Remembrance Memorial Unveiled in Offley

The unveiling ceremony of a remembrance memorial in Offley was held over the weekend. The memorial commemorates 75 years since the crash of a Lancaster Bomber in Great Offley which claimed the lives of the pilot and crew, as well as members of the Offley community.

Cllr Barnard, who introduced the unveiling service, said, "It is an absolute privilege for me to introduce this ceremony to commemorate the bravery of our predecessors, and to mark our respect and gratitude to those who gave their lives to protect our freedom.

Lancaster Bomber crashes in Great Offley

Tues 18th July 1944

At 04:20 hours Pilot Officer Albert Letts took off from the runway at RAF Witchford. This was the seventh time Letts and his crew had taken off from Witchford on an operation, since arriving at the Fenland airfield in June 1944. Pilot Officer Letts’ aircraft was Lancaster Bomber KO-J LM616 which had also arrived new at Witchford in June and was now on its 10th operation, an operation that neither aircraft, nor crew would return from.

Pilot Officer Letts’ aircraft was one of 25 Lancasters that 115 squadron were contributing to an operation to bomb enemy positions concealed in woods at Emieville. The last of the Witchford Lancasters left the runway at 04:40 hours.

The total bomb load of the 25 Lancasters was 275 x 1000lb’s and 100 x 500lb’s.

On arrival over the target area the crews dropped these bombs from heights ranging from 8,000 -10,000 feet onto the wooded area. Many fires were seen until smoke and dust obscured any further visual observations.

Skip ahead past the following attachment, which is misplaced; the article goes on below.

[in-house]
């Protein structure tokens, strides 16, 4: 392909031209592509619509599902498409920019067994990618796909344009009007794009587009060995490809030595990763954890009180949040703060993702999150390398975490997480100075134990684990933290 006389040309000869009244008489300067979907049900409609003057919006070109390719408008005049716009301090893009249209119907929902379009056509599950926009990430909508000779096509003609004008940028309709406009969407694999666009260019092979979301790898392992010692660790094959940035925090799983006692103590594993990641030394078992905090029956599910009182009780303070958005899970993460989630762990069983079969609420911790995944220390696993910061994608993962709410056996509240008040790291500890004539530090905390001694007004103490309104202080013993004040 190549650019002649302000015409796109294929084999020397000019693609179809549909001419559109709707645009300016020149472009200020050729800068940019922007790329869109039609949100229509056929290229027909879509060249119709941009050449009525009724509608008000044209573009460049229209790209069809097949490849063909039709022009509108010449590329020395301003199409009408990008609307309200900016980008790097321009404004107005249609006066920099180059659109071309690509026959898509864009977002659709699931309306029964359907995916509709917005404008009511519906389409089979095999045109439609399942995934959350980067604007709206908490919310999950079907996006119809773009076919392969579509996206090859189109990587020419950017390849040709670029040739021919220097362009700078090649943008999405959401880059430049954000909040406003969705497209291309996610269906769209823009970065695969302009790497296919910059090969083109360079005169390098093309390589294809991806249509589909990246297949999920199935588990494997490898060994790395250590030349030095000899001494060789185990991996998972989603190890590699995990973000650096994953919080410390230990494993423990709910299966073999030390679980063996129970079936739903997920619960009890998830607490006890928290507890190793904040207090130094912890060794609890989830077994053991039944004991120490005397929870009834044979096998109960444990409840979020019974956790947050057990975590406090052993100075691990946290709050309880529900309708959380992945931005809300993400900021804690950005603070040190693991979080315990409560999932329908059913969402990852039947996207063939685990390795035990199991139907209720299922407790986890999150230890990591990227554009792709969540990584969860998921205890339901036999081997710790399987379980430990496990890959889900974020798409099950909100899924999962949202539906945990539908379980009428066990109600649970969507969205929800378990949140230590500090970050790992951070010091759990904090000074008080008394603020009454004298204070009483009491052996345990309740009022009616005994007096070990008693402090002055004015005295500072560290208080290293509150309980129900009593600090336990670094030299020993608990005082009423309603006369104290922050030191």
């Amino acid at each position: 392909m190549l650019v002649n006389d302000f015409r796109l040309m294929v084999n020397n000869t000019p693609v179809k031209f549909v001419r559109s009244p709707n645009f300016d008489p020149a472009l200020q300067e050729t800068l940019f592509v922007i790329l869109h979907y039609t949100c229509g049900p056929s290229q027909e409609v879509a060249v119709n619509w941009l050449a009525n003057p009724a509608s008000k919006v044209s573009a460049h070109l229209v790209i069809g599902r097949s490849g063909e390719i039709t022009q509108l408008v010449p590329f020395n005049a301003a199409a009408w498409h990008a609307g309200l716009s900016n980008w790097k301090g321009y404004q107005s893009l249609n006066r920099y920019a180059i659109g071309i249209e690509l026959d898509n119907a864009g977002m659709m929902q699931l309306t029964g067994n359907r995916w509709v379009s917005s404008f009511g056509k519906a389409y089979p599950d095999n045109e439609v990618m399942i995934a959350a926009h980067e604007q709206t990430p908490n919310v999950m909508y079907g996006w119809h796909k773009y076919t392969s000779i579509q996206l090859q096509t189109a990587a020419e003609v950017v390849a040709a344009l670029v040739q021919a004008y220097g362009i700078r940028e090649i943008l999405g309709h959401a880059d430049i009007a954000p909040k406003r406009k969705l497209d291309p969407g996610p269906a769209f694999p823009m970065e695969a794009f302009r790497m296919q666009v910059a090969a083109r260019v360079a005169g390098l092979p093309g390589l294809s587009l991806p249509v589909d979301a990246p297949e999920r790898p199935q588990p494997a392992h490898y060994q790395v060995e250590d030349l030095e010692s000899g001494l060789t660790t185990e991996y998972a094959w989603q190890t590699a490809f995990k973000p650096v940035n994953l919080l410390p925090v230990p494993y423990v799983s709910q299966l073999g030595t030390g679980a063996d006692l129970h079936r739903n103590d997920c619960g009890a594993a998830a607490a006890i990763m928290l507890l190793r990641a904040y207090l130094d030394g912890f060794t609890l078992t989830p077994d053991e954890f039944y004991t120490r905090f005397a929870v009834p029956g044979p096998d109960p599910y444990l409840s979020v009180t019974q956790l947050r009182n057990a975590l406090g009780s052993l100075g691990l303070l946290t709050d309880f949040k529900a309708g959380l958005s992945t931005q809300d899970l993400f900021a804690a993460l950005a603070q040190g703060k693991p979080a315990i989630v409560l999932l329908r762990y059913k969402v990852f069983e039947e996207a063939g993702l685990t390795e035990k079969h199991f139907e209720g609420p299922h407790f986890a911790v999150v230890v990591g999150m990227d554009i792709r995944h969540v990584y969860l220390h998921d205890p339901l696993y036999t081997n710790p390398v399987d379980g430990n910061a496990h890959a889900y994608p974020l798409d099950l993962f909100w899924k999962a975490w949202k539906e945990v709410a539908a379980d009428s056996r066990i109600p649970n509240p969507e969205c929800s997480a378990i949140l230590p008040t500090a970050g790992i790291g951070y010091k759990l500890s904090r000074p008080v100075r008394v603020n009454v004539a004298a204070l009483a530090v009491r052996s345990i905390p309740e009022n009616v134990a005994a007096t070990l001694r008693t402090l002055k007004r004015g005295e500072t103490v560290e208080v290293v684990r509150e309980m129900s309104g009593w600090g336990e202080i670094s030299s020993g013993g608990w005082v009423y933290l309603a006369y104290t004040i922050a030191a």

With all the bombs dropped, the Lancasters turned for home and the safety of their respective airfields. It is not known if Pilot Officer Letts suffered any damage or mechanical failure over the target area or on the return journey, but the next time the aircraft was seen, it was circling over the village of Great Offley Hertfordshire, on what was a very misty morning.

Eye witnesses at the time thought that one engine was on fire and the pilot was looking for somewhere to put the aircraft down.

The Lancaster had arrived from the direction of Hitchin just after 07:00 hours going west towards Great Offley, a village that stands on much higher ground.

At West End Farm, Great Offley, George Handley and his two sons were in the cow shed carrying out the early morning milking. George’s wife Alice and their two daughters, Mary and Elsie, were in the house when a terrible chain of events started to unfold.

At 07:10 hours it is probable that Pilot Officer Letts decided to try and crash land the aircraft unsure of what the terrain was like below the mist. At a spot called Eagles Nest the aircraft clipped some trees taking several branches with it, continuing on, the Lancaster cut two furrows across a field, and swept up two large water tanks before careering into the farmhouse at West End Farm.

The house, although extremely well built, was totally destroyed and the fuel tanks of the Lancaster ruptured and exploded creating a terrible inferno from which no-one could escape.

Villagers and the National Fire Service came to help, but could do no more than prevent the fire spreading to other farm buildings. More help arrived with fire appliances from Luton and Letchworth to help bring the fire under control.

Mrs Alice Handley and her two daughters died in the crash, and and the fire that ensued.

George’s youngest daughter, Elsie, who was a Private in the ATS had only arrived home the previous evening for a few hours leave from a gun site, where she was stationed.

George Handley and his two sons had escaped the disaster as the cow shed was not damaged in the crash. George, unable to cope with the loss of his wife and daughters, took his own life in 1949.

Pilot Officer Letts and crew all perished in the crash and the ensuing fireball."